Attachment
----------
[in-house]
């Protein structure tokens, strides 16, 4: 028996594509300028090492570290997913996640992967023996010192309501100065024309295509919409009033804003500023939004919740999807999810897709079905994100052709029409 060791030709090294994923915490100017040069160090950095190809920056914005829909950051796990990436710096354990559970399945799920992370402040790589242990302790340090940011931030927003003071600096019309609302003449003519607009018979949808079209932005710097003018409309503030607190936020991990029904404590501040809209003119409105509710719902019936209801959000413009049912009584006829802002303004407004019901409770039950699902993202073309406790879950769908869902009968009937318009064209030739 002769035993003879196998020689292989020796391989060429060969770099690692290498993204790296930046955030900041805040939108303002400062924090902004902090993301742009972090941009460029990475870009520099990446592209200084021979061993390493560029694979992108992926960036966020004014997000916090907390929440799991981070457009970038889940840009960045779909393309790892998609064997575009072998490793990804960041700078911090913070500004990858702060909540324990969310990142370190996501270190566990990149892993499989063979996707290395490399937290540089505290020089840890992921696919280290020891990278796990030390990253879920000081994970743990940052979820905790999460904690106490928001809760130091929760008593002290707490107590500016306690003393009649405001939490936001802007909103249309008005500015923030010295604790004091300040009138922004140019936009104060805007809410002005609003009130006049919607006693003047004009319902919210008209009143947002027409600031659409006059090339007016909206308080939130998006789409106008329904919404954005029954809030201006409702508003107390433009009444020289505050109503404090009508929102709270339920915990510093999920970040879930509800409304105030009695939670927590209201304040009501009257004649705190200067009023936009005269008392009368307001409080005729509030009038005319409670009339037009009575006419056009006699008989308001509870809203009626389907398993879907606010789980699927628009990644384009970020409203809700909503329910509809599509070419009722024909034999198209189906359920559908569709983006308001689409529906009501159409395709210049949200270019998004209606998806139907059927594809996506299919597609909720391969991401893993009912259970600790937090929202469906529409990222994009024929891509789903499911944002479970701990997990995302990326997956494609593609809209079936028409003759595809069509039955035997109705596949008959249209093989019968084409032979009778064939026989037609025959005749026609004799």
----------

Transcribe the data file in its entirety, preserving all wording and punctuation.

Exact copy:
[in-house]
């Protein structure tokens, strides 16, 4: 028996594509300028090492570290997913996640992967023996010192309501100065024309295509919409009033804003500023939004919740999807999810897709079905994100052709029409 060791030709090294994923915490100017040069160090950095190809920056914005829909950051796990990436710096354990559970399945799920992370402040790589242990302790340090940011931030927003003071600096019309609302003449003519607009018979949808079209932005710097003018409309503030607190936020991990029904404590501040809209003119409105509710719902019936209801959000413009049912009584006829802002303004407004019901409770039950699902993202073309406790879950769908869902009968009937318009064209030739 002769035993003879196998020689292989020796391989060429060969770099690692290498993204790296930046955030900041805040939108303002400062924090902004902090993301742009972090941009460029990475870009520099990446592209200084021979061993390493560029694979992108992926960036966020004014997000916090907390929440799991981070457009970038889940840009960045779909393309790892998609064997575009072998490793990804960041700078911090913070500004990858702060909540324990969310990142370190996501270190566990990149892993499989063979996707290395490399937290540089505290020089840890992921696919280290020891990278796990030390990253879920000081994970743990940052979820905790999460904690106490928001809760130091929760008593002290707490107590500016306690003393009649405001939490936001802007909103249309008005500015923030010295604790004091300040009138922004140019936009104060805007809410002005609003009130006049919607006693003047004009319902919210008209009143947002027409600031659409006059090339007016909206308080939130998006789409106008329904919404954005029954809030201006409702508003107390433009009444020289505050109503404090009508929102709270339920915990510093999920970040879930509800409304105030009695939670927590209201304040009501009257004649705190200067009023936009005269008392009368307001409080005729509030009038005319409670009339037009009575006419056009006699008989308001509870809203009626389907398993879907606010789980699927628009990644384009970020409203809700909503329910509809599509070419009722024909034999198209189906359920559908569709983006308001689409529906009501159409395709210049949200270019998004209606998806139907059927594809996506299919597609909720391969991401893993009912259970600790937090929202469906529409990222994009024929891509789903499911944002479970701990997990995302990326997956494609593609809209079936028409003759595809069509039955035997109705596949008959249209093989019968084409032979009778064939026989037609025959005749026609004799």